By coder3101


2019-01-10 10:04:39 8 Comments

introduced generic lambdas that made it possible to write following:

auto func = [](auto a, auto b){
    return a + b;
};
auto Foo = func(2, 5);
auto Bar = func("hello", "world");

It is very clear that this generic lambda func works just like a templated function func would work.

Why did the C++ committee decide to add template syntax for generic lamda?

4 comments

@Antoine Morrier 2019-01-10 10:11:06

Since you can use templated lambdas in C++20, you can restrict your types in an easier way than an SFINAE expression:

auto lambda = []<typename T>(std::vector<T> t){};

This lambda will work only with vector types.

@StoryTeller 2019-01-10 10:14:18

How is consteval related to the new syntax? It's cool and all, but I don't get the relevance.

@Antoine Morrier 2019-01-10 10:14:55

It is more an information about what C++20 add to the lambda expression than an answer to the question

@Hamza.S 2019-01-10 10:20:46

The new "familiar template syntax" for lambdas introduced in C++20 makes constructs such as for_types and for_range viable and way more readable compared to C++17 alternatives.

(source: compile-time iteration with C++20 lambdas)

Another interesting thing that can be done on both C++14 and C++17 generic lambdas is directly calling operator() by explicitly passing a template parameter:

C++14:

   auto l = [](auto){ };
   l.template operator()<int>(0);

C++20:

  auto l = []<typename T>(){ };
  l.template operator()<int>();

The C++14 example above is quite useless: there's no way of referring to the type provided to operator() in the body of the lambda without giving the argument a name and using decltype. Additionally, we're forced to pass an argument even though we might not need it.

The C++20 example shows how T is easily accessible in the body of the lambda and that a nullary lambda can now be arbitrarily templated. This is going to be very useful for the implementation of the aforementioned compile-time constructs

@Quentin 2019-01-10 10:12:10

C++14 generic lambdas are a very cool way to generate a functor with an operator () that looks like this:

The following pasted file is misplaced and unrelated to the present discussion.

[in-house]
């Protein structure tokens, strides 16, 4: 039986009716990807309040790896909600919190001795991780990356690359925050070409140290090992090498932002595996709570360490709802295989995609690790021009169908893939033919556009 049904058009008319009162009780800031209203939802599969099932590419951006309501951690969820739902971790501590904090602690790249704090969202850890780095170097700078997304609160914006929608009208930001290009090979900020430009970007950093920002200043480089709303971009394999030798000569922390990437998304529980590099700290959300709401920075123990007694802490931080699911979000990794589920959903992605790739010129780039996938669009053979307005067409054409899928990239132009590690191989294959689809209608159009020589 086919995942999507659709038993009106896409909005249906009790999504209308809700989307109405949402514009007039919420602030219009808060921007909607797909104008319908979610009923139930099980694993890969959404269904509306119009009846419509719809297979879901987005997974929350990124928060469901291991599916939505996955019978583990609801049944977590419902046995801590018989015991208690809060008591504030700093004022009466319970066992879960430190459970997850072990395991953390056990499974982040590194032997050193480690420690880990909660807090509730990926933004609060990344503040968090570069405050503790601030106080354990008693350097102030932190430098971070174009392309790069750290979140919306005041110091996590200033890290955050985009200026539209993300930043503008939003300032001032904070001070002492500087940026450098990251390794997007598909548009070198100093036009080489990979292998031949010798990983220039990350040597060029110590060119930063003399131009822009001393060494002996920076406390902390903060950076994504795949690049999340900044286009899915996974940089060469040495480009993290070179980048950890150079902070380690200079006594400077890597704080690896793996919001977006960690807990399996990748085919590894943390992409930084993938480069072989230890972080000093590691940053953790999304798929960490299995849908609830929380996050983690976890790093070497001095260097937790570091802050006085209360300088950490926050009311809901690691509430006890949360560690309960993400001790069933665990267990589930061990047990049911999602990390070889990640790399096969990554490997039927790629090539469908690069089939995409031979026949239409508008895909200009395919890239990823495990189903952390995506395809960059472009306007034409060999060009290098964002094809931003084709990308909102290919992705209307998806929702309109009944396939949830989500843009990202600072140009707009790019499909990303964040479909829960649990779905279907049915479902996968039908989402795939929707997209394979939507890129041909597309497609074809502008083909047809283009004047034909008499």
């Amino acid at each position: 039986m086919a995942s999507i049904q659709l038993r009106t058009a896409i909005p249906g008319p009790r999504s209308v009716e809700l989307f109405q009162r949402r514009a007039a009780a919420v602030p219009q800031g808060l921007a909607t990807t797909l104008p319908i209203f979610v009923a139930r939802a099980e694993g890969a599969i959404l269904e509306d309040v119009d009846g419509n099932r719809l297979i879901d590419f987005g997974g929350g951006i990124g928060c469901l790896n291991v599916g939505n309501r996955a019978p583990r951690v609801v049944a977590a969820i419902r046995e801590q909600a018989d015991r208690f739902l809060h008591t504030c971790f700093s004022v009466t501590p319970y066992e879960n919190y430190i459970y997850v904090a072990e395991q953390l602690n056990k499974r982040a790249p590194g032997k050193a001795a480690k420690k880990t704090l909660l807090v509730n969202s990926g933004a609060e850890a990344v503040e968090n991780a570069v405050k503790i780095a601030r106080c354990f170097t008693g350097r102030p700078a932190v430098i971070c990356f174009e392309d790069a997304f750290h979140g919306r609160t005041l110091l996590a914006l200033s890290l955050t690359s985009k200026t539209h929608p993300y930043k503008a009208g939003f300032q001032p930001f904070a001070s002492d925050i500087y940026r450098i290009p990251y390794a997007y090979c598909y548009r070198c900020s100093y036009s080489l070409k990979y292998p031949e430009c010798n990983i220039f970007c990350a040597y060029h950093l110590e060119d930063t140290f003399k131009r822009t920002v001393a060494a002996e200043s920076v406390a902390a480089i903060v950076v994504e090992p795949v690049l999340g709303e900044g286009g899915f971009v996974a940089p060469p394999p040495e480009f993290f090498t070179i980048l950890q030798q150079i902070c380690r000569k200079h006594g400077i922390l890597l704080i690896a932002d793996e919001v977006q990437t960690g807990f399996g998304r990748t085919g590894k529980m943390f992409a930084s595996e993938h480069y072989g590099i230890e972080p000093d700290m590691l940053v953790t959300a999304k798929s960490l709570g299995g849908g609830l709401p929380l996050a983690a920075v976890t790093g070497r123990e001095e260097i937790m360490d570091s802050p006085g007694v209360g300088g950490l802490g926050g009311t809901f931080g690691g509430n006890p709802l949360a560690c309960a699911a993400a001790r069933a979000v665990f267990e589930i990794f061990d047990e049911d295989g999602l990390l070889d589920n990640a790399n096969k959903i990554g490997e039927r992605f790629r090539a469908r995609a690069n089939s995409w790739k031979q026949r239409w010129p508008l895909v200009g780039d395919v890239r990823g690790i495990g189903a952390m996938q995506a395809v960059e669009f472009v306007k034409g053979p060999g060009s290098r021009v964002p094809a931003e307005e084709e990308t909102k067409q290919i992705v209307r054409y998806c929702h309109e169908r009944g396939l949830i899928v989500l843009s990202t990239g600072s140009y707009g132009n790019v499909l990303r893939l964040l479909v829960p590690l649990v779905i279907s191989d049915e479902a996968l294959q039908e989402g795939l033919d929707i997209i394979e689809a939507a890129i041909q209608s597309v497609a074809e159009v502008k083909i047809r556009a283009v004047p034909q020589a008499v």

template <class T, class U>
auto operator()(T t, U u) const;

But not like this:

template <class T>
auto operator()(T t1, T t2) const; // Same type please

Nor like this:

template <class T, std::size_t N>
auto operator()(std::array<T, N> const &) const; // Only `std::array` please

Nor like this (although this gets a bit tricky to actually use):

template <class T>
auto operator()() const; // No deduction

C++14 lambdas are fine, but C++20 allows us to implement these cases without hassle.

@Sebastian Mach 2019-01-11 10:05:55

Nice and concise. Just adding this: The first (same types) can be solved by (auto a, decltype(a) b) in C++14.

@Quentin 2019-01-11 10:07:05

@SebastianMach almost. With that solution b is non-deduced, and its argument will be implicitly converted to the type of a instead.

@StoryTeller 2019-01-10 10:11:21

The proposal that was accepted into C++20 has a lengthy motivation section, with examples. The premise of it is this:

There are a few key reasons why the current syntax for defining generic lambdas is deemed insufficient by the author. The gist of it is that some things that can be done easily with normal function templates require significant hoop jumping to be done with generic lambdas, or can’t be done at all.The author thinks that lambdas are valuable enough that C++ should support them just as well as normal function templates.

Following that are quite a few examples.

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